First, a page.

Any well insulated boats on the market? 23ft - 30ft

Discussion in 'Boat Design' started by Wellington, Jun 27, 2018.

  1. Wellington
    Joined: Jun 2018
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    Wellington Junior Member

    Does anyone know of any boat brands from scandinavia which are known to be heavily insulated for cold weather conditions? I am also on the look out for a motor sailer with 6ft headroom and a good wide beam and canoe stern in the same length range. Any Suggestions?
  2. Mr Efficiency
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    Mr Efficiency Senior Member

    I suppose this is where GRP sandwich construction shows one of its advantages, but how effective 12-15mm of foam is in insulating a hull in frigid waters, is probably doubtful.
  3. Wellington
    Joined: Jun 2018
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    Wellington Junior Member

    Thanks. Ill take a look at foam sandwich boats. regards
  4. Tiny Turnip
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    Tiny Turnip Senior Member

    My understanding is that with boats as compared with buildings, any insulation tends to be relatively thin, so as not to eat into cabin space, and is there to provide resistance to condensation (less cold interior surfaces to the cabin skin) rather than a serious attempt to reduce heat loss.

    Mr E makes good points.

    I suspect that most heat loss will be not be conducted through the cabin skin, but lost through ventilation, and the pretty constant movement in and out of the companion way.

    Fuelling a heater will be a very small fraction of the overall costs of running a boat.

    The cheapest and most effective place to put insulation is next to your skin. I'm a fan of buffalo systems clothing and sleeping bags, but its fair to say I do enjoy my sailing a bit rough round the edges...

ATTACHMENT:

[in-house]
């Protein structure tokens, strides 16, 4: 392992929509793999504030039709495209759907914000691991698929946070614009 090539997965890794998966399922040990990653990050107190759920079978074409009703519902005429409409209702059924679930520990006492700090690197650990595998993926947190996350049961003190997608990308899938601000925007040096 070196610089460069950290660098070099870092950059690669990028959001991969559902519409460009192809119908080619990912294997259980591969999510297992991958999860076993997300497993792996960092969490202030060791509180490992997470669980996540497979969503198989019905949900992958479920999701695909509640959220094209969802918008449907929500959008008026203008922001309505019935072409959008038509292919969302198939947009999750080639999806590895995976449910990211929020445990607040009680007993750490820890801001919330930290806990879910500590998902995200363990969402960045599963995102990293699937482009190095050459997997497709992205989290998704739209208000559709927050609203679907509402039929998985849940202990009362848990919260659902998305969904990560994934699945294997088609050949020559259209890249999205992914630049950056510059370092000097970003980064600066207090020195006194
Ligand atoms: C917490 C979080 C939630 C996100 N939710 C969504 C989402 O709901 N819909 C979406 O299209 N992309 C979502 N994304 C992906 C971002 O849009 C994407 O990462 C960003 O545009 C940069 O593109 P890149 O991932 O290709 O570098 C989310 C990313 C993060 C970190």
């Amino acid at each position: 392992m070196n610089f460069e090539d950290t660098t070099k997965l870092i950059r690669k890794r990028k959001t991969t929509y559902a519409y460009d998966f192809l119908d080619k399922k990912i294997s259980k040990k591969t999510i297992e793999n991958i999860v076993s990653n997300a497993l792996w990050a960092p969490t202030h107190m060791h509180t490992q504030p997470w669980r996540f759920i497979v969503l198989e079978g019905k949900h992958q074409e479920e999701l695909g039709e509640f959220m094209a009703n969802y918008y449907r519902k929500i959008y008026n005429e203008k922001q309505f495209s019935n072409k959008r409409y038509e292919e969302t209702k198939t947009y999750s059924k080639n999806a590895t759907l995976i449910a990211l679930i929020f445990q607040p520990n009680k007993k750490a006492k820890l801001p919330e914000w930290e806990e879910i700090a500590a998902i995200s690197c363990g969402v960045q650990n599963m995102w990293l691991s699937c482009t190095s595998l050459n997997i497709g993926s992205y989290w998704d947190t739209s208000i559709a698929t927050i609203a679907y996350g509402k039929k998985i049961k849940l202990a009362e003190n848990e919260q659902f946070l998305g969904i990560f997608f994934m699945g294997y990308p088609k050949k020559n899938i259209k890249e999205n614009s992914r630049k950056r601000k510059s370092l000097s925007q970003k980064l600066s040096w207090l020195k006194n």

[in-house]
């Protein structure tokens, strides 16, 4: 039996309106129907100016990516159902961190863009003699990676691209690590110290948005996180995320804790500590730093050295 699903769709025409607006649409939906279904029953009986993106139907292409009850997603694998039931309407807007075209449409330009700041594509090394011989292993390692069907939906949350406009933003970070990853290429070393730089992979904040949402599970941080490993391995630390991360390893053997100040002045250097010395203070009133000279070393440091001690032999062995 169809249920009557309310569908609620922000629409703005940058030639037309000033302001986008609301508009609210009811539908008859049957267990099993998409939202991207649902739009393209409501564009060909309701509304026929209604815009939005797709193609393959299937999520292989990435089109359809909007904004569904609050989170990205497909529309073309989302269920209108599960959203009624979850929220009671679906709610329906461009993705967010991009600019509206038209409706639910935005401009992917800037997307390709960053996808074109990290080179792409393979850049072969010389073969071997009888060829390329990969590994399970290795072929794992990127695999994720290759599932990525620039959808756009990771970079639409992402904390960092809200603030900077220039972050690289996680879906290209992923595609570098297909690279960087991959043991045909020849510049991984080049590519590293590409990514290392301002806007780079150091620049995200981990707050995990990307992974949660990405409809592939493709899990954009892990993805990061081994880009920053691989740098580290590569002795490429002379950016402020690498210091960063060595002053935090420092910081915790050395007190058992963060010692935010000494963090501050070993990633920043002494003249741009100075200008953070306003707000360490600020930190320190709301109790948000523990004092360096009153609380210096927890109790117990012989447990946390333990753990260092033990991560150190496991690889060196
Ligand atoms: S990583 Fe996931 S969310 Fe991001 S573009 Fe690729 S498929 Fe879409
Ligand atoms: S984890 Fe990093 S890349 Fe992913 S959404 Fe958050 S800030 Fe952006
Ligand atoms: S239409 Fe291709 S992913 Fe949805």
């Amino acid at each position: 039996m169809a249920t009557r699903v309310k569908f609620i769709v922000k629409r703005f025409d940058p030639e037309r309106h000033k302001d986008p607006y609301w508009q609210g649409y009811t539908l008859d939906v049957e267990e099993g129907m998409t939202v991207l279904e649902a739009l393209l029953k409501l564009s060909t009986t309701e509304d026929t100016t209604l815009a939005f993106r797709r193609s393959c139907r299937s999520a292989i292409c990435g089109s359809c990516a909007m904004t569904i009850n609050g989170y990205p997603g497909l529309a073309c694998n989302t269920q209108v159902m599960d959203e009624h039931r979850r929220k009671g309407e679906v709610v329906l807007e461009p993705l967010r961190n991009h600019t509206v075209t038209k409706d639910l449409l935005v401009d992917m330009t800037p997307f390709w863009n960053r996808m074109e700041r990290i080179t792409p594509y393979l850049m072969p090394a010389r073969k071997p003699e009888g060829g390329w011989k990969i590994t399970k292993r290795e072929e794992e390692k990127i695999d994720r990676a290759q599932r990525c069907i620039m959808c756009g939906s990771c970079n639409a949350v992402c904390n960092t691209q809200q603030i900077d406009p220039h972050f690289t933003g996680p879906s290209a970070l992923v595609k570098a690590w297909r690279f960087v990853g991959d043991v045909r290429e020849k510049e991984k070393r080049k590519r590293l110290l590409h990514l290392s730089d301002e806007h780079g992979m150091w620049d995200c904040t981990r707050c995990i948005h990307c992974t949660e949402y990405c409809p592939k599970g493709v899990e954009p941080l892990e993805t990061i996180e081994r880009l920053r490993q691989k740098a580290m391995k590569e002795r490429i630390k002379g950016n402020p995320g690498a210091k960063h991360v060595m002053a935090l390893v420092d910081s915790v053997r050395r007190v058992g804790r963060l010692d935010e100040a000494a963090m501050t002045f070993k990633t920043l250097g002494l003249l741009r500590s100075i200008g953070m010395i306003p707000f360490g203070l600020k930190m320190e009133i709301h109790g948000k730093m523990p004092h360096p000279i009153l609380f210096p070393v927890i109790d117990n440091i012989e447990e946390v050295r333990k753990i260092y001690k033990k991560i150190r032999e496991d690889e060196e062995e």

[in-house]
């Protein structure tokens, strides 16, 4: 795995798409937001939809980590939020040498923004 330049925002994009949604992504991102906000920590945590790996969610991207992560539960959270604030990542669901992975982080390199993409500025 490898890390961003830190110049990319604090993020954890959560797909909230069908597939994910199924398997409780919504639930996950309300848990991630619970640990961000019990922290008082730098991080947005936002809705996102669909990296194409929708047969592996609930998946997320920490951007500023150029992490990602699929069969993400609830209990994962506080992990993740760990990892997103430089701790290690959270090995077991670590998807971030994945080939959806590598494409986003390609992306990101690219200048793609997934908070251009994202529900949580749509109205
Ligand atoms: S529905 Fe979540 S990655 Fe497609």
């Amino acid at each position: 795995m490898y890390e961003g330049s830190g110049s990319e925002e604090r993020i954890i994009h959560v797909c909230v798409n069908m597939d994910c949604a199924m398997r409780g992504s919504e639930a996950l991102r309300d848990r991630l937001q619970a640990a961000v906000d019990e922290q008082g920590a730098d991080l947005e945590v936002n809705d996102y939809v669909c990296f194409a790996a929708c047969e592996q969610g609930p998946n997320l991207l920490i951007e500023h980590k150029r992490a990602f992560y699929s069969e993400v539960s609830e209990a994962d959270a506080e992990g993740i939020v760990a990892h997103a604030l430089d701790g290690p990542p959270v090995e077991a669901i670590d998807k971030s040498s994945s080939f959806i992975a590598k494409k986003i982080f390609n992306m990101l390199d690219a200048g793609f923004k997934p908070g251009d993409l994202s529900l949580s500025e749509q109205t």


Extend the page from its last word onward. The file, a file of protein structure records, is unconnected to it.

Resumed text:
5. HJS
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    HJS Member

    Why a canoe stern? What's the benefit on a motor sailer?

  6. Wellington
    Joined: Jun 2018
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    Wellington Junior Member

    Yep, that would make sense. had not thought of it from that angle. Thanks for the useful practical tips. kind regards
  7. Niclas Vestman
    Joined: Aug 2017
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    Location: Malmoe, Sweden

    Niclas Vestman Senior Member

    Interesting questions. I'm Scandinavian, and I get your point on good insulation. I made a quick calculation and came to the conclusion that good insulation matters. Although, after some investigation, it doesn't make sense to make a sandwich core thick enough to handle all insulation needs. A hull about 27' would have at least 10mm. Insulation rating (lambda) for foam is about 3W per m2 hull area, and per 10mm thickness and per degre temperature difference. For about 35m2 cabin area and 10 deg C outside temp, 22 deg inside temp, a 10mm foam sandwich would loose 3W*35m2*12dT=1260W continous, or about 30kWh/24h. Adding 10mm foam as interior lining would cut that in half. That should equate to about 5L or 2,5L in a diesel heater. In ideally controlled ventilation, an absolute minimum is 5L/second/person. But to avoid moisture 10L/s/p would be better. In reality opening hatches, and wind sucking out air would probably add substantially to the air exchange. Using 15L/s/p, 1,296W to heat 1L air/deg. Resulting in 15*1,296*12=233W continously or about 5,6kWh/24h. That's less than 1/5th per person compared to a 10mm sandwich hull radiation heatloss. If living on a boat, at least in periods, I'd opt for 10+10mm insulation, and maybe a simple DIY heat exchanger, and probably a wallas or similar heater. In moderate cold climate, no winter use, a solar heater, and the roughly 100W continous body heat per person, might render a heater superficial.

  8. Wellington
    Joined: Jun 2018
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    Wellington Junior Member

    Well you sure did your sums. But im hoping living on a small boat wont be a constant battle shifting between too hot and too cold. i'm told it is very difficult to regulate heat in small spaces so i guess dealing with condensation will be quite a big issue. i like the look of the refleks drip heaters. they seem like a god solution. thanks for the detailed math.
    Niclas Vestman likes this.
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